Activity for the week of 12 October-18 October 2016
- Info & Contacts
Activity for the week of 12 October-18 October 2016
The Weekly Volcanic Activity Report is a cooperative project between the Smithsonian's Global Volcanism Program and the US Geological Survey's Volcano Hazards Program. Updated by 2300 UTC every Wednesday, notices of volcanic activity posted on these pages are preliminary and subject to change as events are studied in more detail. This is not a comprehensive list of all of Earth's volcanoes erupting during the week, but rather a summary of activity at volcanoes that meet criteria discussed in detail in the "Criteria and Disclaimers" section. Carefully reviewed, detailed reports on various volcanoes are published monthly in the Bulletin of the Global Volcanism Network.
|Karymsky||Eastern Kamchatka (Russia)||New|
|Ulawun||New Britian (Papua New Guinea)||New|
|Bagana||Bougainville (Papua New Guinea)||Ongoing|
|Kilauea||Hawaiian Islands (USA)||Ongoing|
|Klyuchevskoy||Central Kamchatka (Russia)||Ongoing|
|Nevado del Ruiz||Colombia||Ongoing|
|Sheveluch||Central Kamchatka (Russia)||Ongoing|
Asosan | Kyushu (Japan) | 32.884°N, 131.104°E | Elevation 1592 m
JMA reported that no further explosions were detected after the 7-8 October eruption at Asosan’s Nakadake Crater; white plumes rose as high as 400 m above the crater rim during 11-17 October. The Alert Level remained at 3 (on a scale of 1-5).
Bulusan | Luzon (Philippines) | 12.77°N, 124.05°E | Elevation 1565 m
PHIVOLCS reported that during 12-16 October the seismic network at Bulusan recorded 2-6 volcanic earthquakes per day. During 12-13 October steam plumes rose as high as 500 m above the active vents and drifted SE and SSE. The network recorded 24 volcanic earthquakes from 16 to 17 October. At 0736 on 17 October a 24-minute-long phreatic explosion at the SE vent generated an ash plume that rose 1 km.
PHIVOLCS noted that while the SE vents are within the 4-km-radius Permanent Danger Zone (PDZ) they are part of a fissure that extends 2 km down the upper S flank. Eruptions from this area pose a greater risk to the populated barangays of Mapaso and Patag in Irosin, and San Roque in Bulusan. In response the Extended Danger Zone (EDZ) was increased and as of 18 October stretched an additional 2 km past the PDZ. The Alert Level remained at 1, indicating abnormal conditions and a 4-km-radius Permanent Danger Zone (PDZ).
Colima | Mexico | 19.514°N, 103.62°W | Elevation 3850 m
Based on webcam and satellite images, and information from Colima Towers, the Washington VAAC reported that ash plumes from Colima rose to altitudes of 5.2-7 km (17,000-23,000 ft) a.s.l. and drifted 35-215 km W, NW, N, and NE during 11-18 October.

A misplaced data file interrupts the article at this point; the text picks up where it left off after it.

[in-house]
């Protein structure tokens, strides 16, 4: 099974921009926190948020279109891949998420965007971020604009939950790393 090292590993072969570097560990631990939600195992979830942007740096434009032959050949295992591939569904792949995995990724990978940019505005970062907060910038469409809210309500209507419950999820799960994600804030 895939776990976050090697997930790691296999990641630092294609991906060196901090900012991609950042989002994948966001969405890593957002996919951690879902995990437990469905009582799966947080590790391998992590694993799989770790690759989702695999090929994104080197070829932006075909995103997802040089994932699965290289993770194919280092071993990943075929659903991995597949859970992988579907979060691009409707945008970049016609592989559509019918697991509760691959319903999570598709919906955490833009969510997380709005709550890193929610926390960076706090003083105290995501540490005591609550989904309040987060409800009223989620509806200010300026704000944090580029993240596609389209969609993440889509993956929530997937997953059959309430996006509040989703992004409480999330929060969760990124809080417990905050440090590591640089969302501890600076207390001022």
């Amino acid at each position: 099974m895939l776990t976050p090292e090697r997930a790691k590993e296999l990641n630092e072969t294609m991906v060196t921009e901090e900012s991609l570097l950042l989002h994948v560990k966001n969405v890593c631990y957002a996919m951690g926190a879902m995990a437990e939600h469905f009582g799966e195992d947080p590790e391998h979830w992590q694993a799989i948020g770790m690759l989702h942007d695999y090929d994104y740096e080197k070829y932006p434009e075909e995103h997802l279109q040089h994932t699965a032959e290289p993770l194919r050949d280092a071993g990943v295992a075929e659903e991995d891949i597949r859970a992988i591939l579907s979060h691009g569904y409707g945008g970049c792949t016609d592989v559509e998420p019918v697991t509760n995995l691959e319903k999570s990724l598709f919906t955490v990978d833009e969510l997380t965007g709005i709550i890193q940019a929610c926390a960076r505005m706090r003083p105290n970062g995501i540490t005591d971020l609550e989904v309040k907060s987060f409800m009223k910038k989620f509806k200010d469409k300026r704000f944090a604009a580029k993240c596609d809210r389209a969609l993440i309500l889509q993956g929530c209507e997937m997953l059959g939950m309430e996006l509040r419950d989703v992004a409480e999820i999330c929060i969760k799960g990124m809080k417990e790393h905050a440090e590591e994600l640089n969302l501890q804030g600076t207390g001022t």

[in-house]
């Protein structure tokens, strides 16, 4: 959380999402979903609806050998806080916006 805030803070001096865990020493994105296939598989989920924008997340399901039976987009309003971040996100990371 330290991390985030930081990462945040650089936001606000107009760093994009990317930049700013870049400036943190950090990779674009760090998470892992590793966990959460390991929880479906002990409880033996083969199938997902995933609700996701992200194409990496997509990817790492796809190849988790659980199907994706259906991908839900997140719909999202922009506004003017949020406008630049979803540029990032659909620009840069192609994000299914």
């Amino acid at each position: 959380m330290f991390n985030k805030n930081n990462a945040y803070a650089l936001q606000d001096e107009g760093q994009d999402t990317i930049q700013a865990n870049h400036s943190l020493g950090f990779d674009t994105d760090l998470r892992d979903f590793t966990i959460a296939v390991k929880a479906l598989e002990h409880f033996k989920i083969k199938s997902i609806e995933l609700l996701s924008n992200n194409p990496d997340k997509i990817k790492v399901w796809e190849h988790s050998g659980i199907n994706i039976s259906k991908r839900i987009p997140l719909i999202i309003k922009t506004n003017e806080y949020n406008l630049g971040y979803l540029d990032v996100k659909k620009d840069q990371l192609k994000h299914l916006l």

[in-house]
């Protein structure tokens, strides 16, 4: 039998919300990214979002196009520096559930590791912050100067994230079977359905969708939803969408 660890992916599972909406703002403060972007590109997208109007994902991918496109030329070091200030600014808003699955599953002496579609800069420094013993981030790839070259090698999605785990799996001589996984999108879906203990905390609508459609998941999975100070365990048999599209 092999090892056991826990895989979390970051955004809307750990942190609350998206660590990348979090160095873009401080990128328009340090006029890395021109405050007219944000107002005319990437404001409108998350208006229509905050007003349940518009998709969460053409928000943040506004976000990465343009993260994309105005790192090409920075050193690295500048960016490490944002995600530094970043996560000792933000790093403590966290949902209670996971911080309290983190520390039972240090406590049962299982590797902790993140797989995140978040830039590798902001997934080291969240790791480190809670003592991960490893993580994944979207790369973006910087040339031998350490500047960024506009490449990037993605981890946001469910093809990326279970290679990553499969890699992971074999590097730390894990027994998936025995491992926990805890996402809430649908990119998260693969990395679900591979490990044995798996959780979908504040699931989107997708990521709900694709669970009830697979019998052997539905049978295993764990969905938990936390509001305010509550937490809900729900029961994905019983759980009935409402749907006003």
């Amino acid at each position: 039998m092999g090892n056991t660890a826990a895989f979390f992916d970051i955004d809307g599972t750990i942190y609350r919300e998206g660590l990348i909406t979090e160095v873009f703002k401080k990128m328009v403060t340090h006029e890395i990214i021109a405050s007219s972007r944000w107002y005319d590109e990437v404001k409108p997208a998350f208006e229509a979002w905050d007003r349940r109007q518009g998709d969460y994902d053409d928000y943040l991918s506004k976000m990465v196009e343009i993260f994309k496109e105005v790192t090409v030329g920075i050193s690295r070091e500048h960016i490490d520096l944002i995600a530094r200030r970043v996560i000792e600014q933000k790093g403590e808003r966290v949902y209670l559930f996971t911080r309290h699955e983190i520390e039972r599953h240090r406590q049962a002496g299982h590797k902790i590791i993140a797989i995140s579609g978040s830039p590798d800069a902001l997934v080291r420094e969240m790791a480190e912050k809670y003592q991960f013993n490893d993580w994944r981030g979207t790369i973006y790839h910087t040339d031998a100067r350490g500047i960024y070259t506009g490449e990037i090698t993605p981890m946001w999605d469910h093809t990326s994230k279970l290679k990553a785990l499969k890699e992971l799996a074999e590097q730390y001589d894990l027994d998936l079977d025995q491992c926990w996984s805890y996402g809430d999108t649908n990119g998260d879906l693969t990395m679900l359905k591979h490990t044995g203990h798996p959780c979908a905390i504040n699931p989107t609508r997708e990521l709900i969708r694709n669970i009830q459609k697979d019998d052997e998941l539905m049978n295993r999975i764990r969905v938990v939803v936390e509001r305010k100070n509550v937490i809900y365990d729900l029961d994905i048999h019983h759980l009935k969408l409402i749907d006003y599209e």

Karymsky | Eastern Kamchatka (Russia) | 54.049°N, 159.443°E | Elevation 1513 m
Based on satellite image analysis, KVERT reported that during 7-8 October gas, steam, and ash plumes rose from Karymsky and drifted 390 km E and SE. A weak thermal anomaly was detected over the volcano on 7 and 12 October. The Aviation Color Code remained at Orange.
Ulawun | New Britian (Papua New Guinea) | 5.05°S, 151.33°E | Elevation 2334 m
RVO reported that during 1 September-15 October white vapor plumes with varying densities rose from Ulawun, although on 12 October pale gray ash plumes rose from the vent. A report from officers at Hargy Palm Oil dated 13 October stated that a “minor eruption” had occurred after 1800 on 12 October, and that there were a few low noises from the volcano and nighttime glow during 12-13 October. RVO noted that the seismic record did not indicate an eruption.
Seismicity was at a low to moderate level, dominated by small low-frequency volcanic earthquakes. RSAM values increased and by mid-October were at the highest values (peak of 200) so far in 2016. Based on analyses of satellite imagery, the Darwin VAAC reported that during 16-17 October ash plumes rose to an altitude of 2.7 km (9,000 ft) a.s.l. and drifted SW and W.
Sources: Rabaul Volcano Observatory (RVO), Darwin Volcanic Ash Advisory Centre (VAAC)
Yasur | Vanuatu | 19.53°S, 169.442°E | Elevation 361 m
On 15 October the Vanuatu Geohazards Observatory stated that the Alert Level for Yasur was raised to 3 (on a scale of 0-4), noting that explosions could become more intense. The Alert Level was lowered back to 2 on 18 October. VGO reminded residents and tourists that hazardous areas were near and around the volcanic crater, within a 600-m-radius permanent exclusion zone, and that volcanic ash and gas could reach areas impacted by trade winds.